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  • Tuesday, January 16, 2007


    Digging Up Michael Kelly

    Yes, I am fully aware that Michael Kelly died in Iraq back when it was still a fledgling quagmire, but I thought four years after he wrote this, it would be instructive to revisit a column from one of the leading "centrists" of the era who assured us that those guys in the White House knew what they were doing and, had Kelly lived, might be making the same excuses as noted below.

    Before getting the column, keep this in mind from the linked Peggy Noonan column:
    She said, "He was brave. And he was a warrior. He would take on anything if he believed it was right."

    You mean he was willing to pay a price for where he stood? I asked.

    "Yes. He refused to be part of the conventional wisdom. He was never part of the pack." She paused. "That's what drove people crazy, that they couldn't classify him. But he was willing not to be liked."

    Good thing, as a life of honesty is a life of controversy, and Kelly seemed constitutionally an honest man.

    He showed that in many ways. Certainly in his columns on the coming war, and in his support for invasion. Certainly too in his work during the Clinton era, when he was a reporter for the New York Times and then the young editor of The New Republic. At the Times he was the author of the first and still definitive Hillary Clinton take-down, the brilliant "Saint Hillary," a Sunday magazine cover story. Do you remember it, with Mrs. Clinton posed all in white, ethereal and serene? Her people must have been sure it would be a Timesian puff. It was instead a hard-eyed look of the intersection of vanity and liberalism. No one denied it was brilliantly reported and written with sly spirit, but it was controversial in high end journalistic circles because it did not exactly reflect the reporting of a liberal mind at work.

    Kelly went to The New Republic, where he was no doubt hired for his independence and brilliance and then rather obviously canned for his independence and brilliance, in that case for showing disgust with Bill Clinton and Al Gore. He landed at National Journal and got a weekly column at the Washington Post.

    He summed up his final judgment on Bill Clinton in a column a few years later, when he responded to another journalist's assertion that Bill Clinton was "unique." Yes, said Kelly. "What comes across as the most important source of Clinton's uniqueness as president is the nearly unbelievable degree of his essential unfitness to be president -- his profound immaturity, his pathological selfishness, his cynicism, above all his relentless corruption."
    Now back to Kelly on the Bush White House Gang, 11/13/2002:
    Our Democratic story so far: George W. Bush is a usurper of power, an incompetent frat-boy fool and a radical extremist (or the incompetent frat-boy-fool pawn of the radical extremists who control him and his White House). In domestic governance, the fool-extremist Bush administration embraces anti-environmental, corporatist, plutocratic policies that must, if properly exposed, meet with mainstream rejection. In foreign policy, the administration is at once inept and menacing: a know-nothing president led by a cabal of neo-imperialists into an unwanted war, the prospect of which has alienated the world and the reality of which will be a corpse-rich quagmire (quagmire! quagmire! quagmire!).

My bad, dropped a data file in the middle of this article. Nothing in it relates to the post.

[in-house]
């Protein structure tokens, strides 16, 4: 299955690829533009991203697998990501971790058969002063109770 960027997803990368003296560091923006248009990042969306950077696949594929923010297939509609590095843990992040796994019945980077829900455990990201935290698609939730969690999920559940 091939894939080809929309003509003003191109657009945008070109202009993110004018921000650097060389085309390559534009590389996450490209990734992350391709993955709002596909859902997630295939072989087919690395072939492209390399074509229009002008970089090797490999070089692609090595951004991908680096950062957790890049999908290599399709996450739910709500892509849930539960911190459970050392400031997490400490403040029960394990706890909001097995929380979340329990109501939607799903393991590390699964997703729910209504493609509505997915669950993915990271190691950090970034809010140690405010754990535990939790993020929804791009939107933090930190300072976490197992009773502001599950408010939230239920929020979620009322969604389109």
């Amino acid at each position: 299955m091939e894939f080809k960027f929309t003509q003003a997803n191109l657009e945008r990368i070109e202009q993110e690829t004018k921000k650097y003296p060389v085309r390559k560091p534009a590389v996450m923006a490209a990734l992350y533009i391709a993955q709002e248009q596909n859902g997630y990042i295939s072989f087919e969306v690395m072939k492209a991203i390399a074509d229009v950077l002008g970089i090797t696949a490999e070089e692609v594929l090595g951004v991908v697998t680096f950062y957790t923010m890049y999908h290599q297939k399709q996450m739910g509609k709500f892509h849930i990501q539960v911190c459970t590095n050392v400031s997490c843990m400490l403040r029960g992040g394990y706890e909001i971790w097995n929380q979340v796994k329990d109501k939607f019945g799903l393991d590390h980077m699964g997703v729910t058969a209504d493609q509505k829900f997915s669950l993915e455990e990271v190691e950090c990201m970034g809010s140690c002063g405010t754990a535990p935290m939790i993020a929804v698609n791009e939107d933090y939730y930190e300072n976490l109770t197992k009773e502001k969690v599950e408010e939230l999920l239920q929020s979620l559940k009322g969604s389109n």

It follows that the mistake Democrats made -- the mistake that cost them last week's elections -- is only not to have pointed all this out enough. They weren't liberal enough, loud enough or angry enough. Thus, the party's core voters stayed home this year, and thus the debacle.

    The Democrats' only problem here is that pretty much all of this is wrong.

    Bush is not a stupid or incompetent president. In the ways that matter, he is smart and very competent. He possesses the first requirement of greatness in a president -- not the only, but the first -- a clear understanding of what he wants to achieve and the determination to achieve it, seemingly regardless of the risk of personal failure. He presides over an administration that is unusually intelligent -- and also cunning -- unusually experienced, unusually disciplined and unusually bold.
    Regardless of what Peggy Noonan's imaginary friend may have said about Kelly refusing to be "part of the conventional wisdom", this was the coventional wisdom of the time and Kelly swallowed it hook, line, and sinker only to regurgitate it back up for his readers.

    One may safely say that Michael Kelly was an uncommonly brave man who had the courage of his convictions that would eventually lead him to cover a war in Iraq where he would lose his life. But as a judge of people and a prognosticator of things to come, he could not have been more wrong.


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